First Step on Legacy Code: Classifying

When working with legacy code I usually start by classifying all modules of the system based on the urgency for rebuild. The classification helps making sure that no work is wasted improving details of code that will be discarded later.

I use four levels to classify the code:

  1. Urgent Rebuild
  2. Frozen
  3. Maintain
  4. Non-legacy

The classification of different parts of the code is communicated to everyone on the team so that everyone knows the rules for the different parts of the system.

Urgent Rebuild

I use Urgent Rebuild with care, saving it for the most critical issues I find. The urgent rebuild category is usually saved for two types of problems. The first is security. A flawed authentication and authorization solution is a disaster waiting to happen. It has to be fixed. Now.

The second is core infrastructure. A logging utility that has an awkward API has to be fixed right away, before more code is made dependent on it.


Any part of the system that works well for the user, but where the code is ugly, hairy and bites you in the ass is classified as frozen. From a user point of view it works, so don’t fix what ain’t broken.

On the other hand the ugly, hairy pile of mud that is the code driving the feature is not anything you want to touch. The solution is simple: Don’t touch the code, but defer rewriting until there is an actual need for updates from the users. When there is need to work on the code, it is ported over to a more modern technology and architecture.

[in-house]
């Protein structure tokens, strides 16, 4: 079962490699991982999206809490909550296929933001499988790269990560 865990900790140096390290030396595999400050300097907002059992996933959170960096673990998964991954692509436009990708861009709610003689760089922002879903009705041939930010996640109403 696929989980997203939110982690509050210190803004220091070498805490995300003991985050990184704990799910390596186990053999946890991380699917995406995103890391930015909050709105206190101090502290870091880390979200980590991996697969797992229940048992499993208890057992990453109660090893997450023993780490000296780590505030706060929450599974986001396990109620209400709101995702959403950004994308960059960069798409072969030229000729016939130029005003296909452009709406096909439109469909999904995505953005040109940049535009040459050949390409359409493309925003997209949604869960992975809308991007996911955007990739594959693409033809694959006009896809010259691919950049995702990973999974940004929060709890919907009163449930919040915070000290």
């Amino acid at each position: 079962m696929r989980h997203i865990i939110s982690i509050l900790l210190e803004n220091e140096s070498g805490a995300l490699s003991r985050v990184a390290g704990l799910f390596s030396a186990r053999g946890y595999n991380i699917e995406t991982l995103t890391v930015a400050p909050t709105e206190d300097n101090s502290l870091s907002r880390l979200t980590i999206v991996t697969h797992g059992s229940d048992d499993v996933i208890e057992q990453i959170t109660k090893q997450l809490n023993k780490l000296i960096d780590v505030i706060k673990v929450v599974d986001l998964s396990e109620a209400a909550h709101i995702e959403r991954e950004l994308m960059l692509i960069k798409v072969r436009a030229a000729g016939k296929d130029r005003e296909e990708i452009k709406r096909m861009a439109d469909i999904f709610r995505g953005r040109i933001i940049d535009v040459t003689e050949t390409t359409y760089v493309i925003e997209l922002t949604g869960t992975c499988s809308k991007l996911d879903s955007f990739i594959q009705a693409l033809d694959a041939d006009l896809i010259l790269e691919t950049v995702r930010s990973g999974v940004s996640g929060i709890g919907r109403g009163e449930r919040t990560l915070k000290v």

When faced with reality, it is often hard to keep the code completely frozen. There might be a minor adjustment to a calculation, or to a text string somewhere that is simple to do and doesn’t justify a complete rewrite of the code. The team members have to discuss those edge cases, to make sure that the right decision on rewrite or changing frozen code is done.


Code that is good enough to be kept, but doesn’t have the quality that you would expect of freshly written code is classified for maintenance. As long as there are no requests for changed functionality it is kept as it is. When there is a need to work on it, the technical debt in it should be reduced on the same time.


The highest level that the code can reach is non legacy. Any new code written of course belongs in this category. Code that was once in maintenance but has been taken care of should be leveled up to non-legacy.

If the non legacy level is not clearly distinguishable from the other levels you might be lucky to have good code quality across the entire system (but then it’s not legacy any more). Unfortunately that is the rare case. Far more often there is such a pressed schedule that the new code written is as bad as the old one. Stay away from that. Make sure to keep focused on the different rules that are in effect for the different levels.

The frozen code is ugly and stinky, but that doesn’t justify that new code is written in the same way.


  1. if the code is working but is poorly written don’t fix it? you must be a php developper

    1. Don’t fix it unless there’s a reason. If the customer thinks that the code works and I don’t have to look at it, I can’t justify spending money on a rewrite. It’s the business perspective that sets the rules when working in a business context.

  2. Awesome categorization.Having this kind of clear rules helps to maintain not only code quality but also quality of releases and increase confidence on deliverable.

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